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Tutu & the Dalai Lama on Finding Joy

The Book of Joy on my desk, in front of Saraswati, Hindu goddess of creativity.

 

I had planned this as my next post, but it's even more appropriate after the recent passing of Archbishop Desmond Tutu, a man who was a great gift to humankind, with so much wisdom to impart, in this case in collaboration with the HH the Dalai Lama in The Book of Joy, with Douglas Abrams, (Avery/Penguin 2016)

 

And because of my own personal quest to maintain happiness (and defend it as appropriate) in the midst of the current world, this 'book report-style' post is enormous.

 

Here are the top six quotes that moved me – and the rest are in ten pages (wow!) sorted by topic by me*...

  • "The three factors that seem to have the greatest influence on increasing our happiness are our ability to reframe our situation more positively, our ability to experience gratitude, and our choice to be kind and generous." Page 49
  • "Grateful people do not seem to ignore or deny the negative aspects of life; they simply choose to appreciate what is positive as well. Page 247 "Gratitude moves us away from the narrow-minded focus on fault and lack into the wider perspective of benefit and abundance. Page 242
  • "It is that ability to see wonder, surprise, possibility in each experience and each encounter that is a core aspect of joy. Page 241
  • "Schadenfreude is an outgrowth of envy. Mudita [being heartened by other's joy] is a natural outgrowth of compassion." Page 141
  • "Unforgiveness seems to compromise the immune system ... disrupting the production of important hormones and the way that our cells fight off infections. Page 237
  • Resignation and cynicism are easier, more self-soothing postures that do not require the raw vulnerability and tragic risk of hope." Page 122

 

What is Joy?

"There is a Buddhist teaching that says what causes suffering in life is a general pattern of how we relate to others: Read More 

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Is Optimism a Progressive Stance?

Two of my very favorite people in the world, (one a senior citizen and one a millennial), both recently complained that there's more wrong with the world than right and, luckily for me, I was reading "Utopia for Realists" and "Humankind: A Hopeful History", two books by the optimistic Dutch writer Rutger Bregman. I did not have to foam at the mouth and blather in pained disagreement because I had the statistics at hand.

 

Here's why there is great reason for optimism:

  • "Where 44% of the world's population lived in extreme poverty in 1981, that percentage is under 10%.
  • The number of people suffering from malnutrition has shrunk by more than a third since 1990. This year of the world population that survives on fewer than 2000 calories a day has dropped from 51% in 1965 to 3% in 2005. Read More 
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The Map of Paloma’s World

My vision of Calexicobia, and the towns where women would cast off their oppression to travel to Tartatenango.

In inventing the world in Jaguar Paloma and the Caketown Bar, I wanted the names of the hometowns of women to recall the drudgery and limitations they left behind. Here's a map of the world surrounding Tartatenango:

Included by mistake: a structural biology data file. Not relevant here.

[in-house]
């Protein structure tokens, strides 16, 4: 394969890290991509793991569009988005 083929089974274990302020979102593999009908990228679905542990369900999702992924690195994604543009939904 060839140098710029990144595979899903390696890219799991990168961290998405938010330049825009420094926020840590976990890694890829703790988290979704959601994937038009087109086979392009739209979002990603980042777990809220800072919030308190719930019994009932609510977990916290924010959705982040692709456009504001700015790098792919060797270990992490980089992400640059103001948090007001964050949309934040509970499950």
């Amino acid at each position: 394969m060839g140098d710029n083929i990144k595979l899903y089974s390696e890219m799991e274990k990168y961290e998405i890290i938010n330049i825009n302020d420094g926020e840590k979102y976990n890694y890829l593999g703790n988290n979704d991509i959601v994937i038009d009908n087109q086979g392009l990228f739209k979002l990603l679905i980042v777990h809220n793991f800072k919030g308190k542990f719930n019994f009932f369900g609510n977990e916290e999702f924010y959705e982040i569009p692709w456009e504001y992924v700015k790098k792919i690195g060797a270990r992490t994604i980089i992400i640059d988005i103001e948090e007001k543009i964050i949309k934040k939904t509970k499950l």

• To the south, Montemadre: Mother's Mountain, and El Cuadrillo: the bolt or lock.
  • Near Tartatenango: Caketown, is Escoba: broom and Hilado: yarn, as well as El Dolor: the pain
  • also, La Ceiba Grande refers to a common tree in Colombia
  • Villahermosa: Beautiful village
  • the Magdelana River, the Cienaga Grande de Santa Marta marsh, and the Cienaga del Tigre are all actual places in Colombia
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Animals Carry the Magic in Jaguar Paloma

In fiction, people are driven by motivations that have to be carefully explained and that are required to make more logical sense than happens in reality. So, when you're writing magical realism, how do you introduce magic? In my new novel, Jaguar Paloma and the Caketown Bar, animals fit the bill. Without too many spoiler alerts, here are some of my favorite animals:

  • Crows are harbingers of guilt and entrap a key character
  • Insects descend on the village and carry away chicks
  • Monkeys steal the wigs from brides and carry them like babies in the jungle
  • Goats being driven to market won't leave Paloma's side, with dire consequences
  • Ducks react to Paloma and stockpile eggs like the opposite of cannon balls.

There are many more examples and I hope you'll enjoy discovering them in Jaguar Paloma and the Caketown Bar.

 

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A Personal Story in a Fictional Land

Balcony in Colombia. Photo by JW

Though Jaguar Paloma and the Caketown Bar is set in the jungles of Colombia, it's an intensely personal story of my actual life.

 

For example: I am a single-mother-by-choice and so have experienced firsthand the ridiculous stigma put on single mothers. I've been assaulted nine times in my life, though never raped, and so am part of the global community of assault survivors, like the women of Tartatenango. I live in California and have experienced firsthand the anxiety that's caused by drought and extreme weather. That's also why this book is set in Calexicobia: an entirely fictional place, but one in which my personal location – California – can be part of the story, not exclusively someone else's country. And the intense love between women, sexual or otherwise, is one of the cornerstones of my life as a bisexual and a radical feminist.

 

Here are some other key ideas from a recent "Interview with the Author": Read More 

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#MeToo in Macondo: New Novel is an Homage to Gabo's Women

The author at the Gabriel Garcia Marquez Museum, the house where he was raised by his grandparents in Aracataca, Colombia.

My novel Jaguar Paloma and the Caketown Bar has been inspired by the Colombian classic.

 

One Hundred Years of Solitude by Gabriel Garcia Marquez is one of the finest books ever written, in my opinion. I have read it five times and the last time through, the relationships and positions of the women started to jump to the foreground. Here's where it took me, and how some of my new novel, Jaguar Paloma and the Caketown Bar, has been inspired by it: